Suppurative complications of pneumonia such as empyema, lung abscess, pyopneumothorax, and necrotizing pneumonia (NP) are uncommon in children. Over the last decade an increasing incidence of NP has been reported. Streptococcus pneumoniae continues to be the predominant causative organism of NP, and while sporadic cases were reported prior to routine administration of heptavalent pneumococcal vaccine, a marked increase in NP appears to relate to replacement pneumococcal strains. Pleural involvement is almost universal in NP, and the course of pleural disease often determines its duration and outcome, particularly as it relates to complication of bronchopleural fistula. Cavities are formed in NP within the lung parenchyma and in the pleural space as the fibrosing pleural process organizes. The similarity of the radiologic appearance of parenchymal and pleural space cavities often makes the differentiation of pneumatocele versus residua of loculated pneumothorax challenging. The prevailing perception from most reports on childhood NP is of a favorable outcome with conservative approach. We report two pediatric cases with pneumonia who presented with prolonged fever despite antibiotic treatment, eventually diagnosed with NP. After stabilization on prolonged IV antibiotics, and weeks after discharge, they presented with unexpected acute respiratory failure due to a life-threatening tension air collection. In this article we discuss the nature of NP, its typical presentation, benign course and outcome, albeit its potential to cause serious late complications in the light of our recent experiences. Increasing awareness of such complications will result in more careful follow-up and in providing appropriate recommendations to parents of patients recovering from NP.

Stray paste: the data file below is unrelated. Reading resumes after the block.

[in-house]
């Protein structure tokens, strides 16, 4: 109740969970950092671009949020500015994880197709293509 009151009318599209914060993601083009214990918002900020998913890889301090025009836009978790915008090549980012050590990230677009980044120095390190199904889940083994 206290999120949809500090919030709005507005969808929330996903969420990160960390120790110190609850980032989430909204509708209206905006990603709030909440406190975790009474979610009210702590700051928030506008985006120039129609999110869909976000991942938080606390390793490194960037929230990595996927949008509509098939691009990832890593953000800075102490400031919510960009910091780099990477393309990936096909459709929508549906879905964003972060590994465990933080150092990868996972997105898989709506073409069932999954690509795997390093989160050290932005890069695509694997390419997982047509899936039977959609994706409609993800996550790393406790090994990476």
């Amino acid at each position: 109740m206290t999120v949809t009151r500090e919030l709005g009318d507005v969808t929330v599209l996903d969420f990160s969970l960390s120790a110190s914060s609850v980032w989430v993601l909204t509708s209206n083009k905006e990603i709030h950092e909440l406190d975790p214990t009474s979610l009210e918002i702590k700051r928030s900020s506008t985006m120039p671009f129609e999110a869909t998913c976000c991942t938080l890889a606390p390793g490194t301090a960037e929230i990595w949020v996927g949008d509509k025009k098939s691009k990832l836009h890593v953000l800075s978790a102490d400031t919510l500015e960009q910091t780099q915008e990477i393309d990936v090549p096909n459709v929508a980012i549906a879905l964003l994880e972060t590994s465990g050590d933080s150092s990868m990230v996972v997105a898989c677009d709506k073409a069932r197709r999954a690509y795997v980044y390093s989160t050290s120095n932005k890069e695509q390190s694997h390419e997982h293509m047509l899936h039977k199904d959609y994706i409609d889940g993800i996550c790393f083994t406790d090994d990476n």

- bronchopleural fistula
- necrotizing pneumonia
ASJC Scopus subject areas
- Pediatrics, Perinatology, and Child Health
- Pulmonary and Respiratory Medicine